Monday, August 17, 2015
Traveling by kayak for 8 days with two wilderness rangers during an artist residency program in the Tracy Arm-Ford’s Terror Wilderness of the Tongass National Forest, Southeast Alaska, I was intensely aware of a world defined by moving water. We paddled up the fjord, filled water jugs from cascading waterfalls, dodged growlers and bergy bits in our kayaks and admired icebergs from a safe distance.
View from my kayak, Harriman Fjord, Prince William Sound. L-R: Cascade, Barry & Coxe Glaciers. Nellie Juan-College Fjord Wilderness Study Area, Chugach National Forest.
It rained occasionally, and the sun was elusive. Fog clung to the spruce branches above us, leaving fat droplets on the undergrowth we hiked through. At the end of Endicott Arm loomed Dawes Glacier, the great carver of this landscape. We camped nearby, next to a glacial stream, itself a microcosm of the mighty glacier beyond, alive with sound and movement where water was constantly flowing, crushing and moving rock, working on the palette of the landscape.
And that’s what I was doing, too, trying to make an image of these dynamic forces at work, setting up my tripod in the shallow part of the stream. I was captivated by the smooth granite slide, the multicolored rocks at its base, and the tide which moved in and out, its flow competing with the outpouring from the mountain behind. The setting was primeval, exuding the essence of self-willed landscape, to echo the words of Howard Zahniser, principal author of The Wilderness Act of 1964.
At this spot, I shot several vertical images and later stitched them together in Photoshop to create a panorama of the scene that had made such an impression on me. It was one of several panoramas I made as my contribution to the Voices of Wilderness artist residency program conceived, organized and run by a truly dedicated wilderness ranger and artist, herself, Barbara Fischer Lydon, now based out of the Glacier Ranger District in Girdwood, Alaska.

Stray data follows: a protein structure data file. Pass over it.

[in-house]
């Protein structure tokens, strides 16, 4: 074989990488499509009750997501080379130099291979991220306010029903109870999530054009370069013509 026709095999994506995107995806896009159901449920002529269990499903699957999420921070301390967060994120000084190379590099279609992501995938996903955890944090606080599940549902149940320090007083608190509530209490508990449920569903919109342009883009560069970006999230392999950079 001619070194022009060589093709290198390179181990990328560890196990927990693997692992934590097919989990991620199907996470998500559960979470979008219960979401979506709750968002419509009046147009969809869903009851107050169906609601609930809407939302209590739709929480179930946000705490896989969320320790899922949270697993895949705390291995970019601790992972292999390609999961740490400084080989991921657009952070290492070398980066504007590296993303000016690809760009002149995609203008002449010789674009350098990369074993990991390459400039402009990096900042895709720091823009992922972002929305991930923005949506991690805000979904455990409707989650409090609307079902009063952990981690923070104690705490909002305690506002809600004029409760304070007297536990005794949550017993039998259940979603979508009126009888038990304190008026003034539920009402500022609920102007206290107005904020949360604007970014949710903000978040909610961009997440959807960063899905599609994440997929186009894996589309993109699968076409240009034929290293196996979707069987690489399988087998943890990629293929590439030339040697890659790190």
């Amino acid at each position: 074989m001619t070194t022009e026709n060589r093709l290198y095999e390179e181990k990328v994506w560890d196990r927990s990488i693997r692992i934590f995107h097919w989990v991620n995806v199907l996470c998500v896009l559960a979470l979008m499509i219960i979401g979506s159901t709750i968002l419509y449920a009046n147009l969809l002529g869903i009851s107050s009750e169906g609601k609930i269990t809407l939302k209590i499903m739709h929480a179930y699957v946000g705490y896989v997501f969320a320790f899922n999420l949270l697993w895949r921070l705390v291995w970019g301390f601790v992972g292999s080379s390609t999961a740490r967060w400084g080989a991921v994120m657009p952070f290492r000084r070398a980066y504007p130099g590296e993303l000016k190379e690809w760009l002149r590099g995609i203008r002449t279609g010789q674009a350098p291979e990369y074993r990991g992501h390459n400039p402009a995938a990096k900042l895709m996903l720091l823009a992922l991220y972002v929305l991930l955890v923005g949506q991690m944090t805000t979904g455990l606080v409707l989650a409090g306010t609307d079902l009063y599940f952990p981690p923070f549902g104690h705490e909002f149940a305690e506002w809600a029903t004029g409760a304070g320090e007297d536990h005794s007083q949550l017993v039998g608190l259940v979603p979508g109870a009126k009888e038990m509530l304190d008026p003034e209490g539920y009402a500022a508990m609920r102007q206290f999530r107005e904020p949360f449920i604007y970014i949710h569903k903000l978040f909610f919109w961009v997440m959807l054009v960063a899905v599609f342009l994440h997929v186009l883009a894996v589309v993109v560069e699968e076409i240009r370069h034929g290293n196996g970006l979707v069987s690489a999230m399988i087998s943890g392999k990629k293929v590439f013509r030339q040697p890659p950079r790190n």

The goal of the Voices of Wilderness program is to bring artists into the wilderness and allow them to create pieces, in their particular medium, that speak to the values of wilderness. The work of many artists was collected over a four-year period for a 2014 exhibition that traveled to seven museums and communities in Alaska, culminating with a show at the Anchorage Museum – all in celebration of the 50th anniversary of The Wilderness Act. The traveling exhibition brought huge awareness to this milestone in conservation history and spurred public engagement with wilderness, both through the efforts of the artists and the participating public lands throughout Alaska.
For me personally, the value of my participation in Voices of the Wilderness has been immeasurable. It offered me the unique opportunity for self-supported living in designated wilderness areas in Alaska for 7-10 days at a time which inspired new expression (through my photography) and the articulation of much that lay buried within – this love of all things wild. The experience lifted me to a higher level of understanding where “wild” is concerned and made me acutely aware of the critical need to preserve and support what wild areas we still have. Just as importantly, I was introduced to other artists and wilderness activists who became models to me through their fierce support for wilderness.
And not least, my image of “Glacial Stream, Endicott Arm,” (above) is included in the Smithsonian’s exhibition, “Wilderness Forever,” at the National Museum of Natural History, one of thirteen finalists chosen from over 5000 entries. My image was awarded first place in the professional category for “Scenic Landscape.”